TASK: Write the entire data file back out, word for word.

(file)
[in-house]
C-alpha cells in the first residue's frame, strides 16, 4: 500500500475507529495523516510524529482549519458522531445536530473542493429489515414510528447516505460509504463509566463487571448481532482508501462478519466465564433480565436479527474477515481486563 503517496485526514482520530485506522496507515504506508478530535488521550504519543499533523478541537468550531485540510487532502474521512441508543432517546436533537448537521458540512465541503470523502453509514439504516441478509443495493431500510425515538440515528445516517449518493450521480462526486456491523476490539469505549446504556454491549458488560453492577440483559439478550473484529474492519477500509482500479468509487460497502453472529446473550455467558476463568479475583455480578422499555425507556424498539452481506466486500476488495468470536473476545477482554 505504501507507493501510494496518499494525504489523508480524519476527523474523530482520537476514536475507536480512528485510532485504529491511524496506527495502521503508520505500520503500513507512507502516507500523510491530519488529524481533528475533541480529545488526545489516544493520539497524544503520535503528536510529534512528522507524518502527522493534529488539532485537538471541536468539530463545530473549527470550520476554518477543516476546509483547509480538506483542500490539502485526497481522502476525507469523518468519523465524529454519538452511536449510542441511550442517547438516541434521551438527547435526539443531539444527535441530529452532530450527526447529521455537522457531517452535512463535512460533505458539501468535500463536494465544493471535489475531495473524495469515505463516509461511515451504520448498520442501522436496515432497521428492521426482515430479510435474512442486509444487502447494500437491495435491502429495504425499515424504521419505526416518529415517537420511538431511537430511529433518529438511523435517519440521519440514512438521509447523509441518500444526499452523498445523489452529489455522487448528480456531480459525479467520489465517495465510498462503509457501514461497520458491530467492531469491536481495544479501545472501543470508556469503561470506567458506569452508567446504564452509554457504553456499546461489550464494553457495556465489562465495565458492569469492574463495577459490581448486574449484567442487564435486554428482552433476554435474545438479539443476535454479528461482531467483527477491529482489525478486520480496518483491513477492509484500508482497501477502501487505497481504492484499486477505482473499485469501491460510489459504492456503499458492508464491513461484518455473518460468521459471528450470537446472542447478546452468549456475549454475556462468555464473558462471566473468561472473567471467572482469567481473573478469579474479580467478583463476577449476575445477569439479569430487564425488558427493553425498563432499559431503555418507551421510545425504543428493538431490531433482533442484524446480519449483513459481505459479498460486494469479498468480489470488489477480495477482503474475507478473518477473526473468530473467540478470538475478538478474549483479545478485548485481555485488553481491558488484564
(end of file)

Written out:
[in-house]
C-alpha cells in the first residue's frame, strides 16, 4: 500500500475507529495523516510524529482549519458522531445536530473542493429489515414510528447516505460509504463509566463487571448481532482508501462478519466465564433480565436479527474477515481486563 503517496485526514482520530485506522496507515504506508478530535488521550504519543499533523478541537468550531485540510487532502474521512441508543432517546436533537448537521458540512465541503470523502453509514439504516441478509443495493431500510425515538440515528445516517449518493450521480462526486456491523476490539469505549446504556454491549458488560453492577440483559439478550473484529474492519477500509482500479468509487460497502453472529446473550455467558476463568479475583455480578422499555425507556424498539452481506466486500476488495468470536473476545477482554 505504501507507493501510494496518499494525504489523508480524519476527523474523530482520537476514536475507536480512528485510532485504529491511524496506527495502521503508520505500520503500513507512507502516507500523510491530519488529524481533528475533541480529545488526545489516544493520539497524544503520535503528536510529534512528522507524518502527522493534529488539532485537538471541536468539530463545530473549527470550520476554518477543516476546509483547509480538506483542500490539502485526497481522502476525507469523518468519523465524529454519538452511536449510542441511550442517547438516541434521551438527547435526539443531539444527535441530529452532530450527526447529521455537522457531517452535512463535512460533505458539501468535500463536494465544493471535489475531495473524495469515505463516509461511515451504520448498520442501522436496515432497521428492521426482515430479510435474512442486509444487502447494500437491495435491502429495504425499515424504521419505526416518529415517537420511538431511537430511529433518529438511523435517519440521519440514512438521509447523509441518500444526499452523498445523489452529489455522487448528480456531480459525479467520489465517495465510498462503509457501514461497520458491530467492531469491536481495544479501545472501543470508556469503561470506567458506569452508567446504564452509554457504553456499546461489550464494553457495556465489562465495565458492569469492574463495577459490581448486574449484567442487564435486554428482552433476554435474545438479539443476535454479528461482531467483527477491529482489525478486520480496518483491513477492509484500508482497501477502501487505497481504492484499486477505482473499485469501491460510489459504492456503499458492508464491513461484518455473518460468521459471528450470537446472542447478546452468549456475549454475556462468555464473558462471566473468561472473567471467572482469567481473573478469579474479580467478583463476577449476575445477569439479569430487564425488558427493553425498563432499559431503555418507551421510545425504543428493538431490531433482533442484524446480519449483513459481505459479498460486494469479498468480489470488489477480495477482503474475507478473518477473526473468530473467540478470538475478538478474549483479545478485548485481555485488553481491558488484564